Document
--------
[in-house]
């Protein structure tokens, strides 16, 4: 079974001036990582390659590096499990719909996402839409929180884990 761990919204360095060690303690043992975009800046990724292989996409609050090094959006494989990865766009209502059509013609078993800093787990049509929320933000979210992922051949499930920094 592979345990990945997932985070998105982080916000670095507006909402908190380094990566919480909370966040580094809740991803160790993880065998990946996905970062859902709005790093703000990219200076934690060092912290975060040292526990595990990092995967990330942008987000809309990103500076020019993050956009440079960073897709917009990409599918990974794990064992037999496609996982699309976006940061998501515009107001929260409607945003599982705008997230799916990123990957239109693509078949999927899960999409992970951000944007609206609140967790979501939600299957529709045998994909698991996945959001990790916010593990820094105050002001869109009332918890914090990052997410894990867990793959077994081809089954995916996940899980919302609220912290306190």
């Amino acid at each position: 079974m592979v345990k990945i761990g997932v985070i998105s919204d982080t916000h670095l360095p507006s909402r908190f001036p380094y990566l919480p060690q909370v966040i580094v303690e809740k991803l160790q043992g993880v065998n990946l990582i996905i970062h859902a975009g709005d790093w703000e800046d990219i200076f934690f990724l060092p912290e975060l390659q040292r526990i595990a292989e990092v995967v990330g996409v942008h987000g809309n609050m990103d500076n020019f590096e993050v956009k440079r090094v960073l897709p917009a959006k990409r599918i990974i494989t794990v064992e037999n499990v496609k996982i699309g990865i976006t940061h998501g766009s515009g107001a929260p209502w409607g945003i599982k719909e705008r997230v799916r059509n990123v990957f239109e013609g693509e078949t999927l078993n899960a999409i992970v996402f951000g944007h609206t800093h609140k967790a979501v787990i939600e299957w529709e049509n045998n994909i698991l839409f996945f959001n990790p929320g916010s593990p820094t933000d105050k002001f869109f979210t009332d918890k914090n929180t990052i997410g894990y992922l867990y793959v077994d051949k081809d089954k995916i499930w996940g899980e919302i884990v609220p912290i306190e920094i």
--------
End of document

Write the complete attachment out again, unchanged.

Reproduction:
[in-house]
């Protein structure tokens, strides 16, 4: 079974001036990582390659590096499990719909996402839409929180884990 761990919204360095060690303690043992975009800046990724292989996409609050090094959006494989990865766009209502059509013609078993800093787990049509929320933000979210992922051949499930920094 592979345990990945997932985070998105982080916000670095507006909402908190380094990566919480909370966040580094809740991803160790993880065998990946996905970062859902709005790093703000990219200076934690060092912290975060040292526990595990990092995967990330942008987000809309990103500076020019993050956009440079960073897709917009990409599918990974794990064992037999496609996982699309976006940061998501515009107001929260409607945003599982705008997230799916990123990957239109693509078949999927899960999409992970951000944007609206609140967790979501939600299957529709045998994909698991996945959001990790916010593990820094105050002001869109009332918890914090990052997410894990867990793959077994081809089954995916996940899980919302609220912290306190």
């Amino acid at each position: 079974m592979v345990k990945i761990g997932v985070i998105s919204d982080t916000h670095l360095p507006s909402r908190f001036p380094y990566l919480p060690q909370v966040i580094v303690e809740k991803l160790q043992g993880v065998n990946l990582i996905i970062h859902a975009g709005d790093w703000e800046d990219i200076f934690f990724l060092p912290e975060l390659q040292r526990i595990a292989e990092v995967v990330g996409v942008h987000g809309n609050m990103d500076n020019f590096e993050v956009k440079r090094v960073l897709p917009a959006k990409r599918i990974i494989t794990v064992e037999n499990v496609k996982i699309g990865i976006t940061h998501g766009s515009g107001a929260p209502w409607g945003i599982k719909e705008r997230v799916r059509n990123v990957f239109e013609g693509e078949t999927l078993n899960a999409i992970v996402f951000g944007h609206t800093h609140k967790a979501v787990i939600e299957w529709e049509n045998n994909i698991l839409f996945f959001n990790p929320g916010s593990p820094t933000d105050k002001f869109f979210t009332d918890k914090n929180t990052i997410g894990y992922l867990y793959v077994d051949k081809d089954k995916i499930w996940g899980e919302i884990v609220p912290i306190e920094i």